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Michael Morrah reports from outside Three’s Auckland offices during last night’s 6pm news on Newshub.
Michael Morrah reports from outside Three’s Auckland offices during last night’s 6pm news on Newshub.

The BulletinFebruary 29, 2024

The pointy political questions after yesterday’s breaking news about breaking news

Michael Morrah reports from outside Three’s Auckland offices during last night’s 6pm news on Newshub.
Michael Morrah reports from outside Three’s Auckland offices during last night’s 6pm news on Newshub.

One journalist described the ‘what next’ questions after yesterday’s news about Newshub as ‘a nightmare dilemma for the government’, writes Anna Rawhiti-Connell in this excerpt from The Bulletin, The Spinoff’s morning news round-up. To receive The Bulletin in full each weekday, sign up here.

Reporting news about the news

We don’t often lead The Bulletin with media stories. We’re often too deep in our own weeds, the job is to first and foremost think about the reader, and as Duncan Greive writes in an overview of the last 14 very difficult months for the industry, we are “inherently conflicted” when covering our own operations. It is equally rare to see media stories lead the 6pm news, doubly so when a competitor leads with a story about its rival and, as The Spinoff’s Tara Ward brilliantly captures after watching last night’s news on Newshub, “Spiderman pointing meme” levels of meta when the news being reported by the news team is that the news, specifically their news, got cancelled.

Not just the news, but local programming

Yesterday’s announcement that Newshub, one of the big media companies in New Zealand, is proposing to close its newsroom on June 30 is objectively shocking, and the ramifications are many. After years of observing an industry visibly shrinking, yesterday was the equivalent of an entire leg being lopped off. The proposal doesn’t just extend to news programming; it’s local programming as well. Speaking to the Herald’s Shayne Currie yesterday (paywalled), Newshub and Warner Bros. Discovery boss Glen Kyne confirmed that while shows like Married at First Sight New Zealand and The Block New Zealand are all safe for this season, any future local productions will likely need co-production or funding partners to proceed. Hal Crawford, former news director of Newshub, explained the symbiotic relationship between news programming and everything else on a channel like Three on The Spinoff yesterday. Along with the loss of news and local programming on screen, hundreds of jobs are expected to go. The Newshub website, which surely must be considered a nationally significant archive, is also set to go. All that work done by many over the years will likely be gone. To me, that’s like losing an entire wing of a library.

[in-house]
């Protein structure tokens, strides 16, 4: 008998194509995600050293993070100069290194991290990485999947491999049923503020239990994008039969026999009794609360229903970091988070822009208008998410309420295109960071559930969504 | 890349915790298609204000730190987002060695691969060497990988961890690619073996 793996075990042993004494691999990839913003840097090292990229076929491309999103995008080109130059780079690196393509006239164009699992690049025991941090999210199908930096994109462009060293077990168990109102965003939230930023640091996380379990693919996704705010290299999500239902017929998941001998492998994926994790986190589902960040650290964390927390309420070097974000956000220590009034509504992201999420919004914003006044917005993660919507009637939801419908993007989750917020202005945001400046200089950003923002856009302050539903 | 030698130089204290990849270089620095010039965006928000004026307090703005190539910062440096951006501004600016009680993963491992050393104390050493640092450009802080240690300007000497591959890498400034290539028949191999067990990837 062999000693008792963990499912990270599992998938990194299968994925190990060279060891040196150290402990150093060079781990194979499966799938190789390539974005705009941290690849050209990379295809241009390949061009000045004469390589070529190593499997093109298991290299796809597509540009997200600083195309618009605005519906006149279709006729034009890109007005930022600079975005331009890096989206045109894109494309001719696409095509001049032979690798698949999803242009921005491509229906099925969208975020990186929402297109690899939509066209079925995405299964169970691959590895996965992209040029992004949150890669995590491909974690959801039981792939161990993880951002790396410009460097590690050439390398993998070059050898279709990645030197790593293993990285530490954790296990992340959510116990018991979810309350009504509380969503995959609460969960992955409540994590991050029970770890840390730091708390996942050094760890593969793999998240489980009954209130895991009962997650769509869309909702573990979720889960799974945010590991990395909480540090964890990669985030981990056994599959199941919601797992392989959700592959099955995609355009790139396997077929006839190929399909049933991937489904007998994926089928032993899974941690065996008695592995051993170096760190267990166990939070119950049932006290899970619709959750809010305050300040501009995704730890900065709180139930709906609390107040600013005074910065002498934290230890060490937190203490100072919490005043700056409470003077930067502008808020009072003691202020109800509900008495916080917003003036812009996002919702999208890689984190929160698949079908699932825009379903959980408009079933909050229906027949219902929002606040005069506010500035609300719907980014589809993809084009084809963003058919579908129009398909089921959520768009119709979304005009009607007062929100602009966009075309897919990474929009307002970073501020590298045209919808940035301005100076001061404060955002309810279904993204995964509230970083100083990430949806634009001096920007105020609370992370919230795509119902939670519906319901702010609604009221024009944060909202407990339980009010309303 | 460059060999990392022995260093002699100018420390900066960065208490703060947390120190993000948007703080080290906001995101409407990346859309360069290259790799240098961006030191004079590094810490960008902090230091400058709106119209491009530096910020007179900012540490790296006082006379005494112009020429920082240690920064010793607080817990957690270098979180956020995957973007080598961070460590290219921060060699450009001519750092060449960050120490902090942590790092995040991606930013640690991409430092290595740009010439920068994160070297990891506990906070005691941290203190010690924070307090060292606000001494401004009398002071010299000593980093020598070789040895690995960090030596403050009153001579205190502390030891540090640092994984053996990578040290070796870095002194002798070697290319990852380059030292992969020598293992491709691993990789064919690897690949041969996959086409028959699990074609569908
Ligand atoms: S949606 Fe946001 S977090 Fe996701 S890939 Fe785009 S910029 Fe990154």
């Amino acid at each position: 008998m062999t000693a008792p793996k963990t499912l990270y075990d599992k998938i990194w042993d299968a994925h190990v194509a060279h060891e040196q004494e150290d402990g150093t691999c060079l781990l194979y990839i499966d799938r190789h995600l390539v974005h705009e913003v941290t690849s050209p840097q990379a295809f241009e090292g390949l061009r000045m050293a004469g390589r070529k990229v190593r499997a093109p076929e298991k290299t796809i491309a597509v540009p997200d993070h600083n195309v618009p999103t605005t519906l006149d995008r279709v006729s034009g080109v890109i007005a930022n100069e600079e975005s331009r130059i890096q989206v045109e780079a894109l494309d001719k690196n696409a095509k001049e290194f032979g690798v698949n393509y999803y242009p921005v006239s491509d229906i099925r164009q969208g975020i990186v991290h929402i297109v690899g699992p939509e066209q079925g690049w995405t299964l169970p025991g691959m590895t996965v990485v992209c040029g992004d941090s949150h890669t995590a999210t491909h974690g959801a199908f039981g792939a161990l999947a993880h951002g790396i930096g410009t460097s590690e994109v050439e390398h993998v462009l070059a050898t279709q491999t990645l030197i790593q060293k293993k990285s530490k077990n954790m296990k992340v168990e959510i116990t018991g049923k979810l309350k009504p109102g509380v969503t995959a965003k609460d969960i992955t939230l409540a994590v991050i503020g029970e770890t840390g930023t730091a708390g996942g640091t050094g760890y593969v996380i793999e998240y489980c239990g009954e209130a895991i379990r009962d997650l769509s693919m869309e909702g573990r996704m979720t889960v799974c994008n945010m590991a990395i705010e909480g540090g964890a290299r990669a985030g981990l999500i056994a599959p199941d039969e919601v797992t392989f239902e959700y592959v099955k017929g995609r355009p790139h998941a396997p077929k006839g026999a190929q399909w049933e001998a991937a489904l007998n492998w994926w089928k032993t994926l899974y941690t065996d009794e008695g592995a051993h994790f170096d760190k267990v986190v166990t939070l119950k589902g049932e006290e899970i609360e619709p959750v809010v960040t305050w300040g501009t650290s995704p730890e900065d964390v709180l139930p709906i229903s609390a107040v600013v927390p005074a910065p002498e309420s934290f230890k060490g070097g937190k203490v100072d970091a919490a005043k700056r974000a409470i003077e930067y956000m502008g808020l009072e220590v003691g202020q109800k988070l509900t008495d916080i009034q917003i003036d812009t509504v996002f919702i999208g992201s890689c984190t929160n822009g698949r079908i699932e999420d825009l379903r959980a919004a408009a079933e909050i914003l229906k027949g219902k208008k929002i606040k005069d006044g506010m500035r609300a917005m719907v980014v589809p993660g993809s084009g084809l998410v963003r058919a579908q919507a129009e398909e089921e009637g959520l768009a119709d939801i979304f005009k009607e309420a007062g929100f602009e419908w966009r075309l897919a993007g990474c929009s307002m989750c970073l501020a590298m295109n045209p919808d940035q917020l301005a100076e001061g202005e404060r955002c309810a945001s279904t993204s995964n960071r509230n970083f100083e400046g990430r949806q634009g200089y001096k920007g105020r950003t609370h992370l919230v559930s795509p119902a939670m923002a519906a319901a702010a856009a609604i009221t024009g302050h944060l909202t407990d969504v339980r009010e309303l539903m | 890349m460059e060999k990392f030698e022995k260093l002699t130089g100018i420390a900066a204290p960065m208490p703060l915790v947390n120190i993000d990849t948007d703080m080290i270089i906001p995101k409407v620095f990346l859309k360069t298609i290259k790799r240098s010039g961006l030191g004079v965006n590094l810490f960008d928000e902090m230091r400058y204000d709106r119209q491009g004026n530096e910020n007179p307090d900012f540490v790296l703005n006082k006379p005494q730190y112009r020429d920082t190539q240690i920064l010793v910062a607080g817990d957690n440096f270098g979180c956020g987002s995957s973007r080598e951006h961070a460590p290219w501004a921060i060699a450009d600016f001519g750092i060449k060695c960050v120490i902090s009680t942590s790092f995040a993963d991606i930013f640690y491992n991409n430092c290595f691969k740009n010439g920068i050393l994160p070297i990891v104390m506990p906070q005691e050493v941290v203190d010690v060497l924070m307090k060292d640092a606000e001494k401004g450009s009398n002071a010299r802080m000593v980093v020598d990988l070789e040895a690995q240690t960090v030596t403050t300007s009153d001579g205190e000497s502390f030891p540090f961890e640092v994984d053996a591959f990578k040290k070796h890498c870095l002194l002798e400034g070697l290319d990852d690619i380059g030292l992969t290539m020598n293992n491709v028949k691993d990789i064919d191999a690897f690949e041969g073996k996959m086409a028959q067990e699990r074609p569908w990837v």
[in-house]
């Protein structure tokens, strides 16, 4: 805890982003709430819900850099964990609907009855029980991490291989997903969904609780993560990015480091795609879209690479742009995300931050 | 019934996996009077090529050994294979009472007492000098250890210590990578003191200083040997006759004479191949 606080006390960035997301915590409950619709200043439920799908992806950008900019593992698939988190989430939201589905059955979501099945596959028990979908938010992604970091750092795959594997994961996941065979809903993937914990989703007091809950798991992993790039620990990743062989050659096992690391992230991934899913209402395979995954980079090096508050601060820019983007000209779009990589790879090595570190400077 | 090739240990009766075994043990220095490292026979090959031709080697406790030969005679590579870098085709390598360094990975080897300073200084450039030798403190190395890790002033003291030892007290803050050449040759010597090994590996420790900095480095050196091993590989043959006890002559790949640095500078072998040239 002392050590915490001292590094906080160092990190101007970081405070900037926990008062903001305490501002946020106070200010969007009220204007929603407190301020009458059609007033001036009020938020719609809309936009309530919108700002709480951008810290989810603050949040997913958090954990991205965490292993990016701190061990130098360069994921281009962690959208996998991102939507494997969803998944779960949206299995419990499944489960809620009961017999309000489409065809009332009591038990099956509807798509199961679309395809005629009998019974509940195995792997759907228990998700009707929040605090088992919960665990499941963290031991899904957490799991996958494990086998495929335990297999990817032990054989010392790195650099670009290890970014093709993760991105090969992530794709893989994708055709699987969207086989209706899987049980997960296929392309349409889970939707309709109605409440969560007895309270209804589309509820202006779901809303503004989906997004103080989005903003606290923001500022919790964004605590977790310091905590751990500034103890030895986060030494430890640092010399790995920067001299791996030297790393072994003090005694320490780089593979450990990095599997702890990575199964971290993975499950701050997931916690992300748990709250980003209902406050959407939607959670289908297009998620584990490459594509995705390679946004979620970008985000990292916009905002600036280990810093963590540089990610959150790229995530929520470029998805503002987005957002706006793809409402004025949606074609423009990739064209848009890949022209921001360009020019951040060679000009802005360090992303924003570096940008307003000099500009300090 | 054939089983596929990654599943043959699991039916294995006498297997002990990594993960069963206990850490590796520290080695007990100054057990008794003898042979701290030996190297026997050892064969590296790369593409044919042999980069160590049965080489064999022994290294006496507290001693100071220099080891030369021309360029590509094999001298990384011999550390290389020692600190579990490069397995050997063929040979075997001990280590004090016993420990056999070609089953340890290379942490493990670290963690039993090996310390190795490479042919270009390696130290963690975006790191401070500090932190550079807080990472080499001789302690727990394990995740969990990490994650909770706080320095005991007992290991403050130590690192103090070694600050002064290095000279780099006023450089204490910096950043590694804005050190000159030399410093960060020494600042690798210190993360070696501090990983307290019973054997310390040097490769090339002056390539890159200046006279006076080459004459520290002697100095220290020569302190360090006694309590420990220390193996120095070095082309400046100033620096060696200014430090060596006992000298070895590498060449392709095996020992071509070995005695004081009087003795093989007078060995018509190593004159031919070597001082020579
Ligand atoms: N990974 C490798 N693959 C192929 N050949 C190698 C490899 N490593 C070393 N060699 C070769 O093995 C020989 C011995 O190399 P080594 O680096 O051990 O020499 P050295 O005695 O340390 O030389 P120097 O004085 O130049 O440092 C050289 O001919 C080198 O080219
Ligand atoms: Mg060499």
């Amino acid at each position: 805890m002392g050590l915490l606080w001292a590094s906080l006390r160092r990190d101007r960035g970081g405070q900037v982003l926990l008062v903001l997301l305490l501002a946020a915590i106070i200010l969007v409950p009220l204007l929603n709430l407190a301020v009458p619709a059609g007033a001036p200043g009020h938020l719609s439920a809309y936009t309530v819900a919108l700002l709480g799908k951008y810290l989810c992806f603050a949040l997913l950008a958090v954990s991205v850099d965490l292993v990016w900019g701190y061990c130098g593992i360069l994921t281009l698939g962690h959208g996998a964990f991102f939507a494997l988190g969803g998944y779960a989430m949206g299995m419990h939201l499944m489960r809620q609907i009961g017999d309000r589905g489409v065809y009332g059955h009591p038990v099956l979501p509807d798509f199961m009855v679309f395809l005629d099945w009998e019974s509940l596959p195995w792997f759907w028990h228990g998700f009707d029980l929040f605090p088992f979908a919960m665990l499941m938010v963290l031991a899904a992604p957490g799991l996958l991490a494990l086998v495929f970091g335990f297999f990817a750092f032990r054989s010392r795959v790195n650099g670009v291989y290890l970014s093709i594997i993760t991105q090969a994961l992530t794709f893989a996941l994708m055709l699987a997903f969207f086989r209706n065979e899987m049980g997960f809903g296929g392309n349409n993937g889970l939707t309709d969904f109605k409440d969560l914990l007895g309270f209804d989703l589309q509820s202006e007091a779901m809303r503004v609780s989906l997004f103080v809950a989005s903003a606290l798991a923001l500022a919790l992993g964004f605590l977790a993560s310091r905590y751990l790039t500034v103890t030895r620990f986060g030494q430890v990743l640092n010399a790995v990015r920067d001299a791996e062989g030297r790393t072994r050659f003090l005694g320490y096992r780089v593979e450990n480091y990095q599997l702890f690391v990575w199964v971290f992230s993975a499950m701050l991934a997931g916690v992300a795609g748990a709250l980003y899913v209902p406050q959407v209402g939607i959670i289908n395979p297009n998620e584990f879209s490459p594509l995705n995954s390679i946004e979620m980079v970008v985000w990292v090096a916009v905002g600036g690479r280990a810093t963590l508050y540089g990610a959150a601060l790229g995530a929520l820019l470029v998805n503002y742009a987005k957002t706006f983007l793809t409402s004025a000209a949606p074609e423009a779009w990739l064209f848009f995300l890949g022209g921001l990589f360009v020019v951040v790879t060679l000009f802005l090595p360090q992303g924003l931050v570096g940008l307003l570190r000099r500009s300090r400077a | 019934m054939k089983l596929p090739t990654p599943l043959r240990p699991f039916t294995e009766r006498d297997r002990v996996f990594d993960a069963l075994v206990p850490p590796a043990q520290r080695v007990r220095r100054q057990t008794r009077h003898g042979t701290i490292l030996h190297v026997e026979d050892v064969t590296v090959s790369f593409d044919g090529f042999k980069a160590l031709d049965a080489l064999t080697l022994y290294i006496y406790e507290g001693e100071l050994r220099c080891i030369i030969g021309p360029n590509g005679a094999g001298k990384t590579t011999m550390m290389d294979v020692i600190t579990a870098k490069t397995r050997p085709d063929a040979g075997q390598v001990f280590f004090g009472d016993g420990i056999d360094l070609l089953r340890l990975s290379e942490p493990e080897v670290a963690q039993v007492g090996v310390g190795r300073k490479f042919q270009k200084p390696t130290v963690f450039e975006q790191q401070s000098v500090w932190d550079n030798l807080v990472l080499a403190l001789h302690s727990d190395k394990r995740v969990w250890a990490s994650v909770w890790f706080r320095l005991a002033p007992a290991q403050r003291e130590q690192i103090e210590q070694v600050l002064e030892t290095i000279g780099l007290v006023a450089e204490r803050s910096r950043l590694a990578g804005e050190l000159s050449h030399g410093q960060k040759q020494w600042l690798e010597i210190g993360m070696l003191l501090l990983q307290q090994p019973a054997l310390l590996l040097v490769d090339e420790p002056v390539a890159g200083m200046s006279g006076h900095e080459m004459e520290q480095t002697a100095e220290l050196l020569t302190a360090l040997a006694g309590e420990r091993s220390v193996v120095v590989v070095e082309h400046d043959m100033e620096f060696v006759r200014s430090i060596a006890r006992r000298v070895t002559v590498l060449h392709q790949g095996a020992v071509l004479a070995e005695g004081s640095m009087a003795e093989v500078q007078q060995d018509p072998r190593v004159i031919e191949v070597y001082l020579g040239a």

More analysis:

Duncan Greive: Today marks the shocking end of Three as we knew it – here’s what that really means. Greive also recorded a reaction pod for The Fold after yesterday’s news.

Mark JenningsA plan to rescue Newshub – on a beer budget 

Greg Treadwell: With the end of Newshub, the slippery slope just got steeper for NZ journalism and democracy

‘A nightmare dilemma for the government’

Everyone from the prime minister to the Reserve Bank governor was asked to comment on the news. Our politicians cited it as “bad for our democracy” and a “sad day”. The Post’s Luke Malpass, describes new broadcasting minister Melissa Lee as having made a name for herself as being “consistently ambivalent about the government’s role in the situation the industry now finds itself”. Lee expressed empathy for those impacted but said she didn’t have concerns about media plurality. Former broadcasting minister Willie Jackson questioned Lee’s commitment to finding a solution. Finance minister Nicola Willis reminded the hundreds of people facing job losses that we have a welfare system and that they should back themselves. Deputy prime minister Winston Peters framed it as a disaster for the staff and New Zealand. Act’s David Seymour said while the government would not buy out Newshub, he had requested advice on whether government-owned TVNZ should start returning a dividend to help level the playing field. Malpass suggests more political pressure is coming for the government. BusinessDesk’s Daniel Dunkley writes (paywalled), “Politically, it seems like a nightmare dilemma for the government. Allow an important pillar of democracy to go to the wall, see hundreds lose their jobs and let US tech firms off scot-free, or give the news publishers a helping hand and unleash criticism for doing so.”

Three’s 6pm news bulletins through the years (Image: Tina Tiller)

One of The Bulletin’s noble purposes is to curate and uplift the work of all who work to produce the news in Aotearoa. For now, I just want to acknowledge all at Newshub. It’s cold comfort, but thank you. To end, Alex Casey has done a sterling job of cataloguing the history of the “charismatic, colourful and sometimes unconventional” 6pm news on TV3.

Keep going!